I was at Mississippi Nights for a concert and got the weird feeling that it is one of those last few unadulterated places to see a good rock n'roll show. It gets really smokey, the band is easy to see from pretty much anywhere in the room. The ceilings are low and there aren't many seats. You stand watching musicians you've only heard on cd make their lovely art in the foggy darkness, and it's loud enough to rattle your bones a little. I'm not really sure why, but I like pretty much everything about it, and have a sneaking suspicion that it's only a matter of time before they bulldoze it and put in its place a parking garage for a riverboat casino. And if I'm around St. Louis on that day, I will shake my angry fist at the establishment and shed a tear for the happy memories being razed to the ground.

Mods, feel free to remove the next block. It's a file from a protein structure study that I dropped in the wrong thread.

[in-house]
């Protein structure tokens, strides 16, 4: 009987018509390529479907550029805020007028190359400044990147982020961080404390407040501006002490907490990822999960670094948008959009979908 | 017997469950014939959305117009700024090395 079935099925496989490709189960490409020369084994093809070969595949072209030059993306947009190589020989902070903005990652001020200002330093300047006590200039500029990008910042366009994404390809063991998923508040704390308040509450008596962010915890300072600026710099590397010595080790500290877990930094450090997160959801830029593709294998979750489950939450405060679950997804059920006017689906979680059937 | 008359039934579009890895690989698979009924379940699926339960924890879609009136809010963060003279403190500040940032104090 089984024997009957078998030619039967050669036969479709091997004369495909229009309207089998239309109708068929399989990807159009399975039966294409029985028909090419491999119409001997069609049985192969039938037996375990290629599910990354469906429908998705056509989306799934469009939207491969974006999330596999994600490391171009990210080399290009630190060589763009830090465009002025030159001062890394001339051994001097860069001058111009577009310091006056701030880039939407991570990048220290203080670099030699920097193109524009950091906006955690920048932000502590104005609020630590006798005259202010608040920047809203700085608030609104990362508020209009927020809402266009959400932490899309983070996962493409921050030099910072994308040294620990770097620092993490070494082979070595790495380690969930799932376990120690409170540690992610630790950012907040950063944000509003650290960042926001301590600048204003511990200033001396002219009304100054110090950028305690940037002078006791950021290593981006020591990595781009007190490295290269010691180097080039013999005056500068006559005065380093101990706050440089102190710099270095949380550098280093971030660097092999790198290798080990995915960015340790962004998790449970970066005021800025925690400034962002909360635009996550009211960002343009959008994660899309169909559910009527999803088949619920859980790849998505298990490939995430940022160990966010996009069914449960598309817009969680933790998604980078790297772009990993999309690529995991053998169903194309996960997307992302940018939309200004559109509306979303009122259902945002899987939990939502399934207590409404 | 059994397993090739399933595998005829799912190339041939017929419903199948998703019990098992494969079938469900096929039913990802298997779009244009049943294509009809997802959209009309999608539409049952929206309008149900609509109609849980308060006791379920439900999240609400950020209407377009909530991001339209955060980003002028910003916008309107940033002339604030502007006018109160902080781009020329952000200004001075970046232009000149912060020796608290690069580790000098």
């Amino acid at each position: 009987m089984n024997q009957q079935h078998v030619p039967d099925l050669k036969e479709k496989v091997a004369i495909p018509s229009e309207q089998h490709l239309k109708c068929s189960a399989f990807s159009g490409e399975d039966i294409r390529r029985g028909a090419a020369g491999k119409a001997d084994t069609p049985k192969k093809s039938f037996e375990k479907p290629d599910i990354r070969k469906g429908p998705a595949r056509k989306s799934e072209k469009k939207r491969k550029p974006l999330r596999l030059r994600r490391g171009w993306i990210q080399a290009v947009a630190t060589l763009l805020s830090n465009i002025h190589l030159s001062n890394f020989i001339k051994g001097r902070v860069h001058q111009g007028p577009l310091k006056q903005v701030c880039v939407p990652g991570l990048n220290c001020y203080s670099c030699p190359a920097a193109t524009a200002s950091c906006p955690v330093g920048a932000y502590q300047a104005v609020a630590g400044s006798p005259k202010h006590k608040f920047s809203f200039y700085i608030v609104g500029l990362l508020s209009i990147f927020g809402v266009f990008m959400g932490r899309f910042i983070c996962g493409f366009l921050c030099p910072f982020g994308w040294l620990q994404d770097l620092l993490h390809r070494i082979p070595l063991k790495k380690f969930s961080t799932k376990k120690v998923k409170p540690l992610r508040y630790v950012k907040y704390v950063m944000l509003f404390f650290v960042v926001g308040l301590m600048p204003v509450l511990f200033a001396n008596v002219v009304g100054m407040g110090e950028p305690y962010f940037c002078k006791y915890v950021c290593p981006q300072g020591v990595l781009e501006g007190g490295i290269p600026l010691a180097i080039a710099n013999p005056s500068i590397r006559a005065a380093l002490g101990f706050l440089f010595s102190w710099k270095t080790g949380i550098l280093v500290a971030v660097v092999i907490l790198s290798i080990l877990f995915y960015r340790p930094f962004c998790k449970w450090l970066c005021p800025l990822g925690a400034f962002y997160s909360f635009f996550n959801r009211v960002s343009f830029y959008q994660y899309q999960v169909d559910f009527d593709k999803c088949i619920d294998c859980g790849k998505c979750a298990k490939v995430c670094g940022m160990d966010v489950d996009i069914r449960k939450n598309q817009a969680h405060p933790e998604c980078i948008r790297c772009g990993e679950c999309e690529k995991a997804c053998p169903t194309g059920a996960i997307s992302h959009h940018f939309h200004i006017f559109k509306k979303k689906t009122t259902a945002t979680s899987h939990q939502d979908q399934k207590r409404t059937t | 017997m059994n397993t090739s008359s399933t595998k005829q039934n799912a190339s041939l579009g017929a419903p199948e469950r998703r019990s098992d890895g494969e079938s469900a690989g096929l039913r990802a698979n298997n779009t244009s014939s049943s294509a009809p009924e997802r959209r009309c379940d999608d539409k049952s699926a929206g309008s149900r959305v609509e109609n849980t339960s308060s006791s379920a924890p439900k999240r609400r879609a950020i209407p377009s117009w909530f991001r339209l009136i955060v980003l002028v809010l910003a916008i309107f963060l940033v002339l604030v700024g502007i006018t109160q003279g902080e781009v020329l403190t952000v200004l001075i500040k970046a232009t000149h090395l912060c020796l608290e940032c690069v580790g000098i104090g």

The show I saw was Sufjan Stevens and the Illinoisemakers, and it was a really, really, really great show. They were like a happy sad cheer squad in navy blue University of Illinois t-shirts. The music from the newest in the 50 states project, Illinois, was alternately pep-squad-esque and melancholy. It was weird, beautiful, haunting, spiritual and unexpected, and for those reasons found a comfortable place in my heart, which often feels life in those same rhythms. They did cheers with hand motions and pom poms, had a trombone and tambourine in several songs, and did a pyramid. For that end of summer but not yet fall night, I couldn't stop smiling. It makes you want to get out that dusty banjo or old kazoo and start playing your heart out.